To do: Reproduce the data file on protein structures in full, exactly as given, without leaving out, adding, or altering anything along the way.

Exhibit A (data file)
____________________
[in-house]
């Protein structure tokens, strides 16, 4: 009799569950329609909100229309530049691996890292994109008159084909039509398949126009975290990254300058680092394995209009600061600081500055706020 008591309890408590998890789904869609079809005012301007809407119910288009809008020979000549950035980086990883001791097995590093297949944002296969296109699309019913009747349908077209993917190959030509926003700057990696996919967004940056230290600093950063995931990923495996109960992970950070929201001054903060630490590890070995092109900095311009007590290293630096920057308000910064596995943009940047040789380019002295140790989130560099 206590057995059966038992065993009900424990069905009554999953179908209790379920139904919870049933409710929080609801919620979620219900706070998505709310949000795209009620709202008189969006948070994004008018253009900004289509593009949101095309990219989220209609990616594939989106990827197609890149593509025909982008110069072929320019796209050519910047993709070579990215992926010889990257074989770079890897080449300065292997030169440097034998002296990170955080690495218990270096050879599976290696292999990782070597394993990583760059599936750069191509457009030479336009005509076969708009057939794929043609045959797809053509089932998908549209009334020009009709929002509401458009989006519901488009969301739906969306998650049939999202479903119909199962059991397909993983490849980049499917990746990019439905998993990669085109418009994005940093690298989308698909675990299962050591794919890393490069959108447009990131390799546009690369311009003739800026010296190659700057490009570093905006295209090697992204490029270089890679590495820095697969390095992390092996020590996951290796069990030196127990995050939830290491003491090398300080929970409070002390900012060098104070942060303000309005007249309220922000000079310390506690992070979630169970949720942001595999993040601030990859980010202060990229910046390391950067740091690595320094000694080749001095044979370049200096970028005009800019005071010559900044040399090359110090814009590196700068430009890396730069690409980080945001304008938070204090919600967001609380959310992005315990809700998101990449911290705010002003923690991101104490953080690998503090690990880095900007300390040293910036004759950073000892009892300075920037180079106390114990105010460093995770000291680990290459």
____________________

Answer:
[in-house]
């Protein structure tokens, strides 16, 4: 009799569950329609909100229309530049691996890292994109008159084909039509398949126009975290990254300058680092394995209009600061600081500055706020 008591309890408590998890789904869609079809005012301007809407119910288009809008020979000549950035980086990883001791097995590093297949944002296969296109699309019913009747349908077209993917190959030509926003700057990696996919967004940056230290600093950063995931990923495996109960992970950070929201001054903060630490590890070995092109900095311009007590290293630096920057308000910064596995943009940047040789380019002295140790989130560099 206590057995059966038992065993009900424990069905009554999953179908209790379920139904919870049933409710929080609801919620979620219900706070998505709310949000795209009620709202008189969006948070994004008018253009900004289509593009949101095309990219989220209609990616594939989106990827197609890149593509025909982008110069072929320019796209050519910047993709070579990215992926010889990257074989770079890897080449300065292997030169440097034998002296990170955080690495218990270096050879599976290696292999990782070597394993990583760059599936750069191509457009030479336009005509076969708009057939794929043609045959797809053509089932998908549209009334020009009709929002509401458009989006519901488009969301739906969306998650049939999202479903119909199962059991397909993983490849980049499917990746990019439905998993990669085109418009994005940093690298989308698909675990299962050591794919890393490069959108447009990131390799546009690369311009003739800026010296190659700057490009570093905006295209090697992204490029270089890679590495820095697969390095992390092996020590996951290796069990030196127990995050939830290491003491090398300080929970409070002390900012060098104070942060303000309005007249309220922000000079310390506690992070979630169970949720942001595999993040601030990859980010202060990229910046390391950067740091690595320094000694080749001095044979370049200096970028005009800019005071010559900044040399090359110090814009590196700068430009890396730069690409980080945001304008938070204090919600967001609380959310992005315990809700998101990449911290705010002003923690991101104490953080690998503090690990880095900007300390040293910036004759950073000892009892300075920037180079106390114990105010460093995770000291680990290459």